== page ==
Horror Movie Directors:
George A. Romero

George A. Romero

In 1968, with a paltry budget, George A. Romero changed the horror genre forever. He gave us zombies. Night of the Living Dead (1968) was unlike anything that had come before and cemented Romero’s name in the annals of horror forevermore. Initially the film received a lukewarm reaction and commercially was far from successful. However, negative press calling for an all out ban on the movie due it its graphic content ironically boosted the film's popularity which has led it to become one of the most important and groundbreaking horror films in cinematic history.

Romero continued working within the confines of the zombie genre building on his Dead series. The fantastic Dawn of the Dead (1978) and Day of the Dead (1985) were both well received, commercially and critically.

One facet of Romero's work that engages critics and audiences alike is his ability to mix astute social commentary with a great story (and plenty of blood and guts of course). Critics noted the parallels between Night of the Living Dead and the political climate of the sixties, and Dawn of the Dead’s satirizing of consumerism. In fact, there are political and social undertones to all of Romero’s movies. He is a man not only with a vision, but with a message as well.

But Romero's talents are not exclusive to the zombie sub-genre, with classics such as The Crazies (1973), Martin (1977) and Creepshow (1982) under his belt. While all great movies in their own right, Romero will indelibly be associated with the zombie genre.

With renewed interest in the sub-genre following the commercial success of the Dawn of the Dead (2004) remake, Romero set to work on his fourth installment: Land of the Dead (2005). Here is where we meet the next evolution of zombies; they now have the ability to communicate (albeit at a basic level), make plans and use weapons. This was quickly followed up by Diary of the Dead (2007), giving us a first person perspective of the zombie mayhem through the lens of some film students in the wrong place at the wrong time.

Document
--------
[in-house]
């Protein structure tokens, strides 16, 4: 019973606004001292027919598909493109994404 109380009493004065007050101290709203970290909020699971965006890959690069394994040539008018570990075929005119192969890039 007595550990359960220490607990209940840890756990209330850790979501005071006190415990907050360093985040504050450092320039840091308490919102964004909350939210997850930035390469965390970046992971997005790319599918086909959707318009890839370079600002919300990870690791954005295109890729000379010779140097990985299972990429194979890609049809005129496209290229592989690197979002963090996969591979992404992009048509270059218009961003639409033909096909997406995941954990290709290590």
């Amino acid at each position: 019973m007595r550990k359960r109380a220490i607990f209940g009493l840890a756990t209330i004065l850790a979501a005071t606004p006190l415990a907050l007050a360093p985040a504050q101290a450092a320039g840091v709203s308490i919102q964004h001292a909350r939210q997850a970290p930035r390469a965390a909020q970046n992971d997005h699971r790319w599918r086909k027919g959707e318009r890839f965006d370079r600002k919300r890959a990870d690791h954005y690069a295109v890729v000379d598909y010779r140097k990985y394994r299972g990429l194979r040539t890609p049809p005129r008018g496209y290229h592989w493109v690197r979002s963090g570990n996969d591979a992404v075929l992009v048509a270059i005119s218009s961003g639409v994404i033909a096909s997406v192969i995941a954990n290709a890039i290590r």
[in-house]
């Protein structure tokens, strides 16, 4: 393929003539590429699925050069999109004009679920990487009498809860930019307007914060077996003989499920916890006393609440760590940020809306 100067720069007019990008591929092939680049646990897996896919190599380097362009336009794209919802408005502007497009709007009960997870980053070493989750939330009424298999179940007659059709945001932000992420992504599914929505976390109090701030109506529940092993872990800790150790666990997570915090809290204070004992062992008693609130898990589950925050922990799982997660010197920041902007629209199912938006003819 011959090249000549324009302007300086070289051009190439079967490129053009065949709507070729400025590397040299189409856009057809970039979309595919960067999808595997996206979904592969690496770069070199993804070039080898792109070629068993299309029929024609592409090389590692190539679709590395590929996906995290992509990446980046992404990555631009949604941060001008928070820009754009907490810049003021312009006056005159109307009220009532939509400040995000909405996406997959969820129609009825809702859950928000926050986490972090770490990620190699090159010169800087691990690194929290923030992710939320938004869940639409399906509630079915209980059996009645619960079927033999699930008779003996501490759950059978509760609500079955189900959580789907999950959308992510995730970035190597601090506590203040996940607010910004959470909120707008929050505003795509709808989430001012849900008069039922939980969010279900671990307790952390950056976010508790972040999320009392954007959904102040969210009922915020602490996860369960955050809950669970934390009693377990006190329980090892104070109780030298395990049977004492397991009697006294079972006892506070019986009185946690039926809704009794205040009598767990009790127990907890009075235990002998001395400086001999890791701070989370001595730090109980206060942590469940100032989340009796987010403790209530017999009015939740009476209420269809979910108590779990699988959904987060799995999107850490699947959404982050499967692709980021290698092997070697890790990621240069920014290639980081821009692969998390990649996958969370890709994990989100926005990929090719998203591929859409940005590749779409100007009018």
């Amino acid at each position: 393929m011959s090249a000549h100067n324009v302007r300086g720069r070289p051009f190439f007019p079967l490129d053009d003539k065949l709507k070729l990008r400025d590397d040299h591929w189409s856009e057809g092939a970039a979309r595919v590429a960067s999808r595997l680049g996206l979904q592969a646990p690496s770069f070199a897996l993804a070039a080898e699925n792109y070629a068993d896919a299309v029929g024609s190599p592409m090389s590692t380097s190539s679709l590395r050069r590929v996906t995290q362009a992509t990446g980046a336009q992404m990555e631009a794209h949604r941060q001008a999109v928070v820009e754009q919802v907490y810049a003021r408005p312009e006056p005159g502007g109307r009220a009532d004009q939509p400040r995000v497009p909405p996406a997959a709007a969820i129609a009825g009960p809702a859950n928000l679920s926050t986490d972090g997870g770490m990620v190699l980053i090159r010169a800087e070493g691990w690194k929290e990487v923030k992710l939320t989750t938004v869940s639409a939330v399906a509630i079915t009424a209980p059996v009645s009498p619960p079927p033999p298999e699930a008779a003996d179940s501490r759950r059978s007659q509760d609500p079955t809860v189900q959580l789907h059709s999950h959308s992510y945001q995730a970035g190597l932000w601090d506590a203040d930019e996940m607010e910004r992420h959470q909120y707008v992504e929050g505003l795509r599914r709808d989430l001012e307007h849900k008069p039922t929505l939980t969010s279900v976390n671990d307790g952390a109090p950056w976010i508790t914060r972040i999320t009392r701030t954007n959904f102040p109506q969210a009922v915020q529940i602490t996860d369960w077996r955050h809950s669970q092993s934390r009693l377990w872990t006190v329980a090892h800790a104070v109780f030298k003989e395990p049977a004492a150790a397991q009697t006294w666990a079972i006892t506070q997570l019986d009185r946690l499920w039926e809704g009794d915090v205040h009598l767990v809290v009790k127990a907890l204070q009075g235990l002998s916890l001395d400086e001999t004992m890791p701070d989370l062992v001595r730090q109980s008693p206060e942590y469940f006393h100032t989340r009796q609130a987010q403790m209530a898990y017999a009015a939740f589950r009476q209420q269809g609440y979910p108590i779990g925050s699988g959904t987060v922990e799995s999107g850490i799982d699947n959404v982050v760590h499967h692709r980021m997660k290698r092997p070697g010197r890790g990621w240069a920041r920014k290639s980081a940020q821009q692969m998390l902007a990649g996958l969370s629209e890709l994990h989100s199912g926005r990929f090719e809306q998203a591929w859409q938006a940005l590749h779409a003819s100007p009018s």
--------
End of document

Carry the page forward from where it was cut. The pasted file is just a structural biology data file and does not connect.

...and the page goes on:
Clearly on a roll by now, Romero released the final part (so far) of his Dead series in with Survival of the Dead (2008). Doing away with the first-person perspective of the previous film, Survival of the Dead focuses on feuding families refusing to let their loved ones go, insisting they must be kept "alive" in hopes of a cure. Sadly this latest instalment failed to live up to any of its predecessors and currently holds the lowest IMDb rating for any of Romero’s movies.

Most recently Romero has said in numerous interviews that in today’s current Hollywood climate, it is nearly impossible for him to get financing for another zombie movie. With behemoths like The Walking Dead and Brad Pitt’s World War Z (2013) to compete with, it seems there is no space nor appetite for the sociopolitical variety of zombie horror movies that started it all.

So, it may be a while before we see something new from Romero but fear not. He has a healthy back catalog of some of the best horror movies in cinematic history for you to sink your teeth into (pun intended). So what’s stopping you? Time to get struck in. And remember: if you’ve seen it, rate it.

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George A. Romero Horror Movies

Highest Rated: Dawn of the Dead (1978)

Lowest Rated: Survival of the Dead (2009)

The Greatest Horror Movie Directors

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